April Sports Betting Figures Roll In
In other news, several states reported robust April trading figures this week. Nevada led the charge with a sports betting handle of $582.5 million. That is a 28.1% year-on-year increase compared to April 2021. It was another strong month for bettors, as Nevada sportsbooks held just 4.35% of wagers placed. The average hold for the first four months of 2022 is a mere 4.29%, compared to the state’s average of 5.69% and the national average of 7%, suggesting that bettors in the Silver State are getting savvier.
The $582.5 million handle in April was a 32.5% drop compared to March. It also represented the first month in which the handle dipped below $700 million since August 2021. However, that was to be expected, as April has always been a reasonably quiet month in the sporting calendar, and operators will be pleased by the year-on-year growth. Basketball was the most popular sport, as April captured the tail end of March Madness and the NBA playoffs. Bettors wagered $247.1 million, and held 5.91%. They held 3.8% on baseball.
Strong Growth in Michigan
A similar trend was evident in the Midwest. Michigan and Indiana both reported strong year-on-year growth, although April was their slowest month since last fall. In Michigan, sports fans wagered $396 million in April, according to the latest report from the Michigan Gaming Control Board. That was the first month in which the handle did not exceed $400 million since September 2021, but it did represent a 44.4% increase on April 2021.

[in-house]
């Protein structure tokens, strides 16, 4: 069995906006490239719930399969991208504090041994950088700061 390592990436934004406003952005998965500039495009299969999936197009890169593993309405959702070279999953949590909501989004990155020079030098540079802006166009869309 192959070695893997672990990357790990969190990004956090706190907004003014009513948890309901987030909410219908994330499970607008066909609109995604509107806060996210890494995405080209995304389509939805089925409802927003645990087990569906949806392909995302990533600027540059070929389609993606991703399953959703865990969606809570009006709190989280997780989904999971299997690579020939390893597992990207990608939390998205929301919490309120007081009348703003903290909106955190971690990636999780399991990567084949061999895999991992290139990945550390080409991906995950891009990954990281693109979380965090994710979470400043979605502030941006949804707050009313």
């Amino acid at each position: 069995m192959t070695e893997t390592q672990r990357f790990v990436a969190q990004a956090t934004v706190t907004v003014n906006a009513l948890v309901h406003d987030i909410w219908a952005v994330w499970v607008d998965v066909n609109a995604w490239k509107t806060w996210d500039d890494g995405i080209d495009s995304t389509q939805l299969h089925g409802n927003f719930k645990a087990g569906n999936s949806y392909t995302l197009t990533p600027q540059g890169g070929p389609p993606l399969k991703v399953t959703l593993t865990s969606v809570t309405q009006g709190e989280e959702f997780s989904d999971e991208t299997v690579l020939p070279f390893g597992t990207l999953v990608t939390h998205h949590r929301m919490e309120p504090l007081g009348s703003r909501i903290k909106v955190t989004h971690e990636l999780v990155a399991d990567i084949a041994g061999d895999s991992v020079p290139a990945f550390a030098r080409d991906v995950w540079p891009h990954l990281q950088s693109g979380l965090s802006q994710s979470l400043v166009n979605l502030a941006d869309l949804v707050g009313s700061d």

Michigan bettors were not as astute as their Nevada counterparts when handicapping games in April. Sportsbooks in Michigan reported an 8.2% hold, amounting to $32.6 million in revenue. They only held 6.8% of wagers placed the previous month. FanDuel was the most popular online sportsbook in Michigan last month, accounting for $118.4 million of the handle. BetMGM held onto second place for the second consecutive month, with a handle of $89.8 million. That left it ahead of DraftKings, which took $78.1 million. Barstool was a distant fourth, ahead of Caesars, PointsBet, BetRivers, FOX Bet, WynnBET, FireKeepers, TwinSpires, Golden Nugget Sportsbook, Parx, Four Winds and Eagle.
FanDuel Dominates Indiana
Indiana sportsbooks reported a handle of $360 million for April. That was down 24.4% compared to the previous month, but it was up 52% on April 2021. Sportsbooks held 8% of the handle, which left them with revenue of $28.6 million. The Hoosier State collected $2.7 million in taxes.
FanDuel also reigned supreme in Indiana with $112 million in wagers, which represented a 34% share. DraftKings was second, with $97.5 million. At one stage, DraftKings was outpacing FanDuel in the Midwest, but FanDuel has now started to assert the same sort of dominance it enjoys on the East Coast. BetMGM was in third place in Indiana with $45.4 million, followed by Caesars ($36.1 million). Barstool was fifth, with a slightly larger handle than BetRivers, and the remainder of the handle was shared between PointsBet, Unibet, WynnBET, Betway, theScore Bet, TwinSpires, Bally Bet and SBK.